Day 2 of #RoyalVisitCanada: Will & Kate meet refugees & families battling addiction

The Duke and Duchess of Cambridge continued #RoyalVisitCanada by visiting Vancouver yesterday, spending time with Syrian refugees who have settled in the city, and families who have battled addiction.

William and Kate left Victoria for Vancouver on a float plane, the typical way of travelling between these cities. Their first stop was a visit to Sheway, a charity that works with vulnerable mothers who are battling addiction and other issues, which links with Catherine’s work back in the UK.

The couple cooed over some of the children there, with the Duke holding a baby’s hand who was being weighed at the centre. The Duchess told Ms Hydrochuk, the baby’s mother: “She is so incredibly sweet and I can’t believe how good she is.  Whenever we used to put George or Charlotte on the scales, they would never stay still.”

Prince George and Princess Charlotte were gifted teddies and books amongst other items on the day – it’s a good job the Canadian RAF are taking them home, or they would need plenty of excess baggage allowance!

At a round-table discussion, Kate praised the women and families there: What you’re all carrying as mothers and what you’ve all been through, is a huge, huge burden and just being able to come here and share your stories with us and each other is amazing.

“You’re giving your children an amazing chance by coming here and being able to talk about your stories.”

Later, the couple travelled to the Immigration Services Society of British Columbia where they were greeted by Justin and Sophie Trudeau. Here, the Duke and Duchess got the chance to speak with Syrian refugees who have recently arrived in Canada following the devastating conflict in their home country.

Immigrant Services Society’s Welcome Centre is a regional hub for transitional housing and support services that includes 16 housing units, multilingual trauma support services and youth programs.

The Prime Minister spoke of his government’s efforts to settle 25,000 refugees in Canada and praised those who volunteer to help immigrants and families, as well as sponsors.

William and Kate visit the Immigrant Services of British Columbia, where a young girl is enamoured by the Duchess. Picture by i-Images/ Pool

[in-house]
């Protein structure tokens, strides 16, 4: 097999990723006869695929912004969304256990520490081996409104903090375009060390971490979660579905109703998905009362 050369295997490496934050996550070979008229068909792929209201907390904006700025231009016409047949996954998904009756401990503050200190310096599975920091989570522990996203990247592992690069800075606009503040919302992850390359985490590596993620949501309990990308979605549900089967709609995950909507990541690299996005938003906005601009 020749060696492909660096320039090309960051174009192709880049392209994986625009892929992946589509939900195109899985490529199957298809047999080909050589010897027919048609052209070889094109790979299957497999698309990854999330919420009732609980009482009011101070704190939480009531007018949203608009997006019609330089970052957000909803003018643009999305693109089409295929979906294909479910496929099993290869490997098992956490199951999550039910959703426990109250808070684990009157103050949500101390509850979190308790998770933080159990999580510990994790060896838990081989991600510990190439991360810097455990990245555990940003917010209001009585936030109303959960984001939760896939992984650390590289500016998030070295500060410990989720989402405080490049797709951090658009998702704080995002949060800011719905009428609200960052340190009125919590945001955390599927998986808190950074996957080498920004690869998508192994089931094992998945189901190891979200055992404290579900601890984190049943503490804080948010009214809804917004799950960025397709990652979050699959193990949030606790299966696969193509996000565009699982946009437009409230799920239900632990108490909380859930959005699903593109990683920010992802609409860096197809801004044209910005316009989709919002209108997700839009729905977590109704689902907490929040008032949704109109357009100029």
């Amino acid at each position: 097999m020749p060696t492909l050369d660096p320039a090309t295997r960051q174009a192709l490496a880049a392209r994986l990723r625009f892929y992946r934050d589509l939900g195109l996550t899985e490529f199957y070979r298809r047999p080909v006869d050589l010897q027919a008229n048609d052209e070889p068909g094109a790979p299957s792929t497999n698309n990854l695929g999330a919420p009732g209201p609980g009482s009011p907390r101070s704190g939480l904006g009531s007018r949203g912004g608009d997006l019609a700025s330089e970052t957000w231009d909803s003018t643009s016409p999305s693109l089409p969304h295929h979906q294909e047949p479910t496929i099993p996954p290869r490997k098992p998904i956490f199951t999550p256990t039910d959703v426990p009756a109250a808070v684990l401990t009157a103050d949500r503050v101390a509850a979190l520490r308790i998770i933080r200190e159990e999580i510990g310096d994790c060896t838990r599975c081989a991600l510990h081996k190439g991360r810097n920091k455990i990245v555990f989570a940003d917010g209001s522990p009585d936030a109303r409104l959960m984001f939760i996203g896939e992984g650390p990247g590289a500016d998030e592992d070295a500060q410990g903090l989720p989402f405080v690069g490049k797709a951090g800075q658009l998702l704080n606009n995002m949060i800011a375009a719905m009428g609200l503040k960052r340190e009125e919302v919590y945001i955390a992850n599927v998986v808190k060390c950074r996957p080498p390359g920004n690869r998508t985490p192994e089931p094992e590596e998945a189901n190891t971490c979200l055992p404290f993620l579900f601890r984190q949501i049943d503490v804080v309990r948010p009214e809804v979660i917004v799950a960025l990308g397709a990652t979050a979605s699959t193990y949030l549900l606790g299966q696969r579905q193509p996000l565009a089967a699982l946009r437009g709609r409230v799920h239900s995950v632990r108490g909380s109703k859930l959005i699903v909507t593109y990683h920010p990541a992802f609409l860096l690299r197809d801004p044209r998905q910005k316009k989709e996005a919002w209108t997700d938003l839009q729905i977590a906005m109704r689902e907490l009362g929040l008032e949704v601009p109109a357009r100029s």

William and Kate visit the Immigrant Services of British Columbia, where a young girl is enamoured by the Duchess. Picture by i-Images/ Pool

Courses have been made available to refugees, with Prince William learning about a technology course an Afghani man has taken to enable him to find work, while the Duchess charmed a young girl who gave her flowers.

Following lunch, the Royals went to Telhus Garden for an event with young Canadian leaders, who are making important contributions to their communities. William posed for a photo with Olympians and Paralympians, joined by the PM.

Kitsilano Coastguard Station in Vanier Park was next on the agenda. This was likely of interest for the Duke, who was a search and rescue pilot until 2013. He currently works as an air ambulance pilot in Norfolk.

William and Kate, both 34, spoke with first responders about their work, but also the mental health implications of tasks such as trauma medicine. The Duke of Cambridge has spoken about the ‘darkness’ of his job, which includes suicide call outs.

Following through on an election promise, the government re-opened the coast guard station following angry protests from locals at the previous government’s budget cuts.

More gifts were received for the Cambridge children, including life jackets and a large Dalmatian teddy, before being taken back to Victoria on a hovercraft.

Today they will visit Bella Bella.

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